Only, this time, he didn’t sing about chicken or wood, or the Chatahoochie… but He sung songs of praise to Jesus. And when he was done singing, he probably ran to the throne room to do his single footed spin and sugar push for an audience of ONE… the Lord of Glory.
OBITUARY OF TONY GOFF
Anthony Albert Goff was born in Blytheville, Arkansas to Paul Laverne Goff and Olma Martha Goff on June 15, 1958. Tony was the 3rd son, and the 8th child to be born to the Goff family who were living at 29B Chickasaw Court in Blytheville, Arkansas at the time.
Tony was preceded in death by his parents, (Paul and Martha), his niece Patricia, his niece Donna, his nephew Billy, and his brother-in-law Jim, …and is survived by, his 3 daughters, Ashley Young (Rick), Brittany Levins (Seth), Danielle Hall (Dustin), his son Marc; his 3 grandchildren, Auria, Greyson, and Zion, his 8 siblings: Glynda Nails, Evon Paschall, Mollie Peek, Paula Kraus, Theresa Maness (Phillip), Paul Goff Jr. (Debbie) Eddie Goff(Jeanne) and David Goff (Tammy) as well as numerous nieces and nephews.
Tony was a successful entrepreneur, a talented singer and guitarist, as well as an Advance Level professional swing dancer who earned multiple medals and trophies competing at West Coast Swing Dance Competitions across the United States and Puerto Rico.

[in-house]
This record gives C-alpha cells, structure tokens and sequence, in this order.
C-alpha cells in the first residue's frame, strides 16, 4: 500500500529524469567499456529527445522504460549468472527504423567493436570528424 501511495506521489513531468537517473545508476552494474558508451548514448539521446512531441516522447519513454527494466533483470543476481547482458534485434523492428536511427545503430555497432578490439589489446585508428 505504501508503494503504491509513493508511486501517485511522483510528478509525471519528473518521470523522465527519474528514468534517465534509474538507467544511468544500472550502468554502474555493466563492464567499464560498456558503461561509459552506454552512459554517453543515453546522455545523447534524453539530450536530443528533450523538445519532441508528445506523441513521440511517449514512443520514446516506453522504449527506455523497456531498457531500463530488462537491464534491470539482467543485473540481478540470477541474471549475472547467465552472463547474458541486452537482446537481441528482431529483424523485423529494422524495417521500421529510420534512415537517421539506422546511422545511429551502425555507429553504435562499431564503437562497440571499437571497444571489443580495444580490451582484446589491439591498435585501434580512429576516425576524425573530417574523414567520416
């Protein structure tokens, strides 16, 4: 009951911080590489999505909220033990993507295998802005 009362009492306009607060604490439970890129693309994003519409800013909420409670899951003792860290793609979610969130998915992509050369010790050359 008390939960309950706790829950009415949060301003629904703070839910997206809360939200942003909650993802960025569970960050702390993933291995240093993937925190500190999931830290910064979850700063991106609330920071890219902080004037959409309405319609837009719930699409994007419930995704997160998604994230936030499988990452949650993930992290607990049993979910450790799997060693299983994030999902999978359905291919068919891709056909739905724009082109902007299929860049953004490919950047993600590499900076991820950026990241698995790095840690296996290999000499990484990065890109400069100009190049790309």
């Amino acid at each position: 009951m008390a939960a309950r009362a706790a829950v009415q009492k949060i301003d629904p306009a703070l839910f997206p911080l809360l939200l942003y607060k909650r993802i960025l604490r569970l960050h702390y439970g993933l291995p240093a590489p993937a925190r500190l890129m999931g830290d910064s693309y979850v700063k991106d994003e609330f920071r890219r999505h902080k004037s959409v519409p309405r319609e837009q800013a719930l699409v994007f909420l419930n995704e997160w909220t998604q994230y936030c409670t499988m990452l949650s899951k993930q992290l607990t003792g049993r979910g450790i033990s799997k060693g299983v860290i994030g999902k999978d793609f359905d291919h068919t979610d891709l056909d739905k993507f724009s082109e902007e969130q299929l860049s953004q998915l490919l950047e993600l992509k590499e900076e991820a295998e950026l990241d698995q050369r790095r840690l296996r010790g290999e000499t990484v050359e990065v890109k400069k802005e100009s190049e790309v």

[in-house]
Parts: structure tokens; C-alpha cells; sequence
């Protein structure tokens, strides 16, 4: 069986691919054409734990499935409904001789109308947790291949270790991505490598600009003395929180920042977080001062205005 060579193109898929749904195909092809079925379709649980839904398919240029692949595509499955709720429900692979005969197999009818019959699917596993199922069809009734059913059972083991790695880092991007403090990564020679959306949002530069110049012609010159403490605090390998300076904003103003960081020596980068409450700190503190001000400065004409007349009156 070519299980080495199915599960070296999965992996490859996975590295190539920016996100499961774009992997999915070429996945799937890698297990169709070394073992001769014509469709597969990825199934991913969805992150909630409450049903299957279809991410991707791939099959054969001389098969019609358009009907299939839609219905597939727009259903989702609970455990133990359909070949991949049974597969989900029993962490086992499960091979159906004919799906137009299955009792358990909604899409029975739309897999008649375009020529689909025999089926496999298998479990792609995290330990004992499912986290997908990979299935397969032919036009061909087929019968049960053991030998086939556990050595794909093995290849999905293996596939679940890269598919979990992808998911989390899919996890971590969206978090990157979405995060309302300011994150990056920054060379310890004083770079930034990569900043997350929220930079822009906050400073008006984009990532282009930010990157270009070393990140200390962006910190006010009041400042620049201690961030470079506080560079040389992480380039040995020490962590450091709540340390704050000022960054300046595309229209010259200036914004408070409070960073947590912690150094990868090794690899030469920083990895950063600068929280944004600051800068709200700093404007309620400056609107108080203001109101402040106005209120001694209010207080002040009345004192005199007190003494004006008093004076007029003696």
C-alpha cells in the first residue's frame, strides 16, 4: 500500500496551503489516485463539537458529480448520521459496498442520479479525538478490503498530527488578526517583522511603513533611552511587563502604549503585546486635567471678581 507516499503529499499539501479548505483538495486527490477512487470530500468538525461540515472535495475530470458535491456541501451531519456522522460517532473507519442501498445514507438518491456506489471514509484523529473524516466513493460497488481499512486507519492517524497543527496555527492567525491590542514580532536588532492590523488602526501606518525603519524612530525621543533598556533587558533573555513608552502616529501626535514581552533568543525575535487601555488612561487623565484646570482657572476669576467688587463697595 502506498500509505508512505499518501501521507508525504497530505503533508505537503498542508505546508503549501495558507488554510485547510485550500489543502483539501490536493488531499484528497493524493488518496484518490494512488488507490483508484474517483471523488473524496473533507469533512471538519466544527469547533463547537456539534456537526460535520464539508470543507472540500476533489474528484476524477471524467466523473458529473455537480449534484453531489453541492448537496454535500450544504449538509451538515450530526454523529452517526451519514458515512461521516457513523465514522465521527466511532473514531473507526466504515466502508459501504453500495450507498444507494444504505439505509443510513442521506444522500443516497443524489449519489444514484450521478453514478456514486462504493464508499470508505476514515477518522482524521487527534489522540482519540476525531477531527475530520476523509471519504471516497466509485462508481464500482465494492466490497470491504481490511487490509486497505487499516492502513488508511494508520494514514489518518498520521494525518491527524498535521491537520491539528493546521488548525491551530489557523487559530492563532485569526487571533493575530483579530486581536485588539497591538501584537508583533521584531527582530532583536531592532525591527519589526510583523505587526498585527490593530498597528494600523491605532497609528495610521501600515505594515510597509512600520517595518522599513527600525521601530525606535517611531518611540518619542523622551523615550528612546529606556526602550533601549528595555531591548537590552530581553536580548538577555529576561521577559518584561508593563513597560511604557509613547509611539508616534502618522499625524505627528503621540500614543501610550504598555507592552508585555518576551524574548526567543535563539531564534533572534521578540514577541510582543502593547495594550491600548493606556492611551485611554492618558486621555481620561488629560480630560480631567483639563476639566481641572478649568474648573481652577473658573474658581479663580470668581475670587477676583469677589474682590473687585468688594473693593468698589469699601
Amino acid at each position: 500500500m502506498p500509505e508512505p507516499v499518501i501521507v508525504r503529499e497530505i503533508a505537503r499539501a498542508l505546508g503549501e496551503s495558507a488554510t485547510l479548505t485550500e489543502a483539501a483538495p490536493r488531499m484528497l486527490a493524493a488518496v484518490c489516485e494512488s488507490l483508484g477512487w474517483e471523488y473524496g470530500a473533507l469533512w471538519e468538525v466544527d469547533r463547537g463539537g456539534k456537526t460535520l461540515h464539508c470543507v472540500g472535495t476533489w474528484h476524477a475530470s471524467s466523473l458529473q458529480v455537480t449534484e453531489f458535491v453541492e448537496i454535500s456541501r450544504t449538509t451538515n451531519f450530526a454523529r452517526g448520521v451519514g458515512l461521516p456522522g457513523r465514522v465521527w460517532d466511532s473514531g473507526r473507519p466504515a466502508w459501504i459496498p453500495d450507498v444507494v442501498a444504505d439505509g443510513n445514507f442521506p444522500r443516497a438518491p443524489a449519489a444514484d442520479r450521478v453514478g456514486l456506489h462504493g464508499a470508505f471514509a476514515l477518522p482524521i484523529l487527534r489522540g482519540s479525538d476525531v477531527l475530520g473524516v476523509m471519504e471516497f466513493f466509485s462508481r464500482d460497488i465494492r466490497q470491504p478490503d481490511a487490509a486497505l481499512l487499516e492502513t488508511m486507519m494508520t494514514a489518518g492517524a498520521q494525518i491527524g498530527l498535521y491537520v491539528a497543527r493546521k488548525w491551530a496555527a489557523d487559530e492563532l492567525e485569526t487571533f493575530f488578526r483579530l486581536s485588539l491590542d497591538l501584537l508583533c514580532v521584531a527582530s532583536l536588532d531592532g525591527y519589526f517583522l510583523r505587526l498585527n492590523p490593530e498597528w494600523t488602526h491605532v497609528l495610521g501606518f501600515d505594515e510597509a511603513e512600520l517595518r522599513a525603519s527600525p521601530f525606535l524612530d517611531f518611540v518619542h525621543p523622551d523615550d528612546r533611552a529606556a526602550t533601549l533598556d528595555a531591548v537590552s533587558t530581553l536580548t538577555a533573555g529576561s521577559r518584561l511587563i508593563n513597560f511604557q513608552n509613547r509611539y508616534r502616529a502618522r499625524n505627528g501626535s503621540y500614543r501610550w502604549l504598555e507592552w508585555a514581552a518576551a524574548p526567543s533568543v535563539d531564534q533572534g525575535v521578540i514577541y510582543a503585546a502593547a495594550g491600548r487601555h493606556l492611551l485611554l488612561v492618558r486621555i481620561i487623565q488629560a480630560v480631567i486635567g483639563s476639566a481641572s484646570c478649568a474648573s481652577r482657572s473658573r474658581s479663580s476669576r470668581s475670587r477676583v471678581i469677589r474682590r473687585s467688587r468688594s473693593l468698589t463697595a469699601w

“Tony was a beloved member of his dance community because he was an enthusiastic, kind and joyful dancer. He won the hearts of the entire West Coast Swing Community and was respected by his fellow competitors and judges alike…Everyone loved Tony.” -Dance Community Member
And Tony was a long-time member of the Calvary United Pentecostal Church (CUPC) in Addison, IL. Although sometimes more active in his membership at CUPC than at other times, Tony was always enthusiastic about his love for his church family and for Pastor Labat.
“Tony was a good man that loved his family, his church, and his God.” -Pastor Brian Labat
Tony loved the big, beautiful family that he was a part of and brought laughter, music and song to every Goff family gathering he attended. But Tony loved his kids even more.